# Divisibility October 8, 2014 1 Divisibility If a and b are integers and a  0, then the statement that a divides b means that there is an integer c such.

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Divisibility October 8, 2014 1

Divisibility If a and b are integers and a  0, then the statement that a divides b means that there is an integer c such that b = ac. The notation is a | b. If a does not divide b, we write a | b. Note that every integer divides 0, 1 divides every integer and every integer divides itself. 2

Divisibility For all integers a, b and c, if c | a and c | b, then c | (a + b). Why? For all integers a, b and c, if a | b, then a | bc. Why? For all integers a, b and c, if a | b and b | c, then a | c. Why? 3 a = cx; b = cy Then, a + b = c(x + y) So, c divides (a + b)

Division Theorem Let a be an integer and d be a positive integer. Then, there exists unique integers q and r with 0  r < d such that a = dq + r. r is called the remainder of a divided by d and q is called the quotient. 4

Greatest Common Divisor Suppose that a and b are integers and not both zero. The largest integer d such that d | a and d | b is called the greatest common divisor of a and b. We write d = gcd (a, b) If gcd(a, b) = 1, then a and b are relative prime of each other. 5

Properties of gcd Some properties of gcd: gcd(a, b) = gcd (b, a) gcd(a, b) = gcd (-a, b) gcd(a, b) = gcd (|a|, |b|) gcd(a, 0) = |a| gcd(a, ka) = |a| where k is an integer Why each of the above? 6

Properties of gcd If a = bq + r for integers a, b, q and r, then gcd(a, b) = gcd(b, r) Why? (Hint: Try to show that every common divisor of a and b is also a common divisor of b and r and vice versa.) 7 Let x = cd(a, b) a = xh; b = xk Then, r = a – bq = x(h – kq) So, x | r and x = cd(a, r) Let y = cd(b, r) b = ys; r = yt Then, a = bq + r = y(qs + t) So, y | a and y = cd(a, b)

Euclid’s Algorithm gcd(a, b) ‏if a = 0 return |b| ‏if b = 0 return |a| ‏repeat ‏r := a mod b ‏a := b ‏b := r ‏until r = 0 ‏return a Why is this algorithm correct (i.e., will terminate and give a correct answer)? (Try to show that when a or b is 0, it is correct. Otherwise, the steps taken in the repeat- until loop reduce the value of b and keep the gcd between a and b invariant.) 8

GCD Identity If gcd(a, b) = d, then there exists integers m and n such that d = am + bn. That is, the gcd of two numbers can be written as a linear combination of the two numbers. This is found by a French mathematician called É tienne Bézout. Thus, this is also called the Bézout’s Identity. 9

A Game on Water Jugs Suppose you are given two jugs, one of 5 gallons and one 3 gallons. Now you are standing beside a fountain and is asked to fill one of the jugs with exactly 4 gallons of water. Can you do it? If so, how? How about making 9 gallons of water from 2 jugs of 10 gallons and 14 gallons? Can you do it? How or why? 10 Any volume one can measure using the 2 jugs is a linear combination of the sizes of the 2 jugs. E.g., here, any volume measurable x can be written as 10m + 14n. Since the gcd(10, 14) = 2, x must also be divisible by 2. But now, we want to measure 9. So, this is impossible.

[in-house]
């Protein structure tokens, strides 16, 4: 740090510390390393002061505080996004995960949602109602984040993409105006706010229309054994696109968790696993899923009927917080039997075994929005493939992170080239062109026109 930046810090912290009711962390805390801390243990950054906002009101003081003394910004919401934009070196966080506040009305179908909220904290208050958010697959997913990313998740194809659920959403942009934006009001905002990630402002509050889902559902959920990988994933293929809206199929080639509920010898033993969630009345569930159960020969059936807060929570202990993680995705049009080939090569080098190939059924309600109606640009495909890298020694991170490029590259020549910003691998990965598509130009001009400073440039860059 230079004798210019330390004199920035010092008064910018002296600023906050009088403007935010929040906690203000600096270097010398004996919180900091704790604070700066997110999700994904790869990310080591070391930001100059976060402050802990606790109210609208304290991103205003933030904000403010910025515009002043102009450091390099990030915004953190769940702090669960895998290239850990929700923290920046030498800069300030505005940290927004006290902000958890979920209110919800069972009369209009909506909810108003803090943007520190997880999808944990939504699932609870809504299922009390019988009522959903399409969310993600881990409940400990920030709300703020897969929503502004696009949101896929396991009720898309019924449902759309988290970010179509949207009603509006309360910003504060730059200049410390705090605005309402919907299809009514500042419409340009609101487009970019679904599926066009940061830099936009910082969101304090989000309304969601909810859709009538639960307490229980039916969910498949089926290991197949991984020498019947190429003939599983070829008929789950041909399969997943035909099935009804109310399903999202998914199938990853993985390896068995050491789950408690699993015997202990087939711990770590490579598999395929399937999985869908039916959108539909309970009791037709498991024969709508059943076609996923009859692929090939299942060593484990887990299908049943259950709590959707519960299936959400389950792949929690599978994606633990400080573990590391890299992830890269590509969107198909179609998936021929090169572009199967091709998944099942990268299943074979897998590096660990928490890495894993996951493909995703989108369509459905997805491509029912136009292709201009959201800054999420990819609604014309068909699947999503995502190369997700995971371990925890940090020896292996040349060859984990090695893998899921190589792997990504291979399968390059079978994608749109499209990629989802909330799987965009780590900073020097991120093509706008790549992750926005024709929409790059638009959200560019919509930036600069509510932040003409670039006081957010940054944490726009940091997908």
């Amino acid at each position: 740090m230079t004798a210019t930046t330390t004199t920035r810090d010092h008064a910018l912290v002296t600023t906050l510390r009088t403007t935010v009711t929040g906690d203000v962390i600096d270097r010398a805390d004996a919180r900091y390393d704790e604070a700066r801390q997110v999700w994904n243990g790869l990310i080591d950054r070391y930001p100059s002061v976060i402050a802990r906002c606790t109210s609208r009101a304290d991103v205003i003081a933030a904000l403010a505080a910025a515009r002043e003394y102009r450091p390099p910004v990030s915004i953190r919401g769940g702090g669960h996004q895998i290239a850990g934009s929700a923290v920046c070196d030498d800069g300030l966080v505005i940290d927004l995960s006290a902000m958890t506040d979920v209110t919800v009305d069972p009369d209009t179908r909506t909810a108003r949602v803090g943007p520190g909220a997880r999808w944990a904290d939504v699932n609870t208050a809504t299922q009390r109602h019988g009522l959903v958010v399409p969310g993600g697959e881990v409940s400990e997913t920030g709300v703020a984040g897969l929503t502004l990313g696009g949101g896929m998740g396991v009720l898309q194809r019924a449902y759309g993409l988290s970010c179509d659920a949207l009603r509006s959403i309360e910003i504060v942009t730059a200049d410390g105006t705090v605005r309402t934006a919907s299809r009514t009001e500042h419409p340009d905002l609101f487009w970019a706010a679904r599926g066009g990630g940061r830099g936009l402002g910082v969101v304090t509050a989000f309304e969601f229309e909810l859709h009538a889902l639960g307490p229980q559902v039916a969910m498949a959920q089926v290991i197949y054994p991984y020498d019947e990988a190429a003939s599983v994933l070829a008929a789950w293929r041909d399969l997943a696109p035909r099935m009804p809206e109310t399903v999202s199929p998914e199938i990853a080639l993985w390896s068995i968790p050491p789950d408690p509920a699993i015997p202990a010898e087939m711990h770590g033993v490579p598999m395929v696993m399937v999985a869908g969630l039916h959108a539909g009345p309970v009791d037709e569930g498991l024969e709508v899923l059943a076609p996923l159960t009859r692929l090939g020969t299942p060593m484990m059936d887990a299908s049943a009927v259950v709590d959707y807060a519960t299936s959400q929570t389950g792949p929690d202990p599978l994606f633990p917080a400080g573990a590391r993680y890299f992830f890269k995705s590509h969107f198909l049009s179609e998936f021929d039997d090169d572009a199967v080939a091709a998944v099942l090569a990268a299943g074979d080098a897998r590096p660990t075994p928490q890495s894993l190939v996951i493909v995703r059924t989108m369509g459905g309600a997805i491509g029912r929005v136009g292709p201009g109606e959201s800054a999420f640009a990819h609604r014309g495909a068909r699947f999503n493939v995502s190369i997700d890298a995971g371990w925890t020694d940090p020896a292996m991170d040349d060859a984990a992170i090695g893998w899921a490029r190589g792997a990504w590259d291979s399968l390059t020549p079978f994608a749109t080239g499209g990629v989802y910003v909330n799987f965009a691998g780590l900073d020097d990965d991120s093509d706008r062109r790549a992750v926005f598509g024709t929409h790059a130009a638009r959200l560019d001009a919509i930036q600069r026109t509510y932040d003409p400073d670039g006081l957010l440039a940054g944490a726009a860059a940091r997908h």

Prime Numbers An integer n > 1 is a prime number means that if n = rs for positive integers r and s, then r = 1 or s = 1. That is, the only divisors of n are 1 and itself. 2, 3, 5, 7, …, 19, …, 2 57,885,161 -1, … Discovered in 2013. This number has 17,425,170 digits. Till January 2014, it’s still the largest one found. 11

Fundamental Theorem of Arithmetic Every positive integer greater than 1 can be written uniquely as the product of primes. That is, any positive integer n can be written as p 1 e 1 p 2 e 2 … p k e k For example, 540 =2 2  3 3  5 12

Composite Numbers An integer n > 1 is composite means that n is not a prime. Theorem: If p is a prime and p|ab, then p|a or p|b. Theorem: If p is a prime and p|a 1 a 2 …a n, then p|a i for some i. 13

Modulus Operations If a and m are integers with m > 0, then the remainder of a divided by m is denoted by a mod m. That is, when a = qm + r for 0  r < m, then r = a mod m. Easy to see that the only possible values for a mod m for any integer a is 0, 1, …, m-1. a -10 -9 -8 -7 -6 -5 -4 -3 -2 -1 0 1 2 3 4 5 6 7 8 9 10 a mod 7 4 5 6 0 1 2 3 4 5 6 0 1 2 3 4 5 6 0 1 2 3 14

Modulus Operations For any integers a and b and positive integer m, if a mod m = b mod m, we say that a is congruent to b modulo m, or a and b are in the same congruence class. We can also write a  b mod m. This is equivalent to the fact that m divides a-b. Why? 15

Modulus Operations a  a (mod m) If a  b (mod m), then b  a (mod m) If a  b (mod m) and b  c (mod m), then a  c (mod m) a  b (mod m) iff a + k  b + k (mod m) If a  b (mod m), then ak  bk (mod m) If a  b (mod m) and c  d (mod m), then a + c  b + d (mod m) 16

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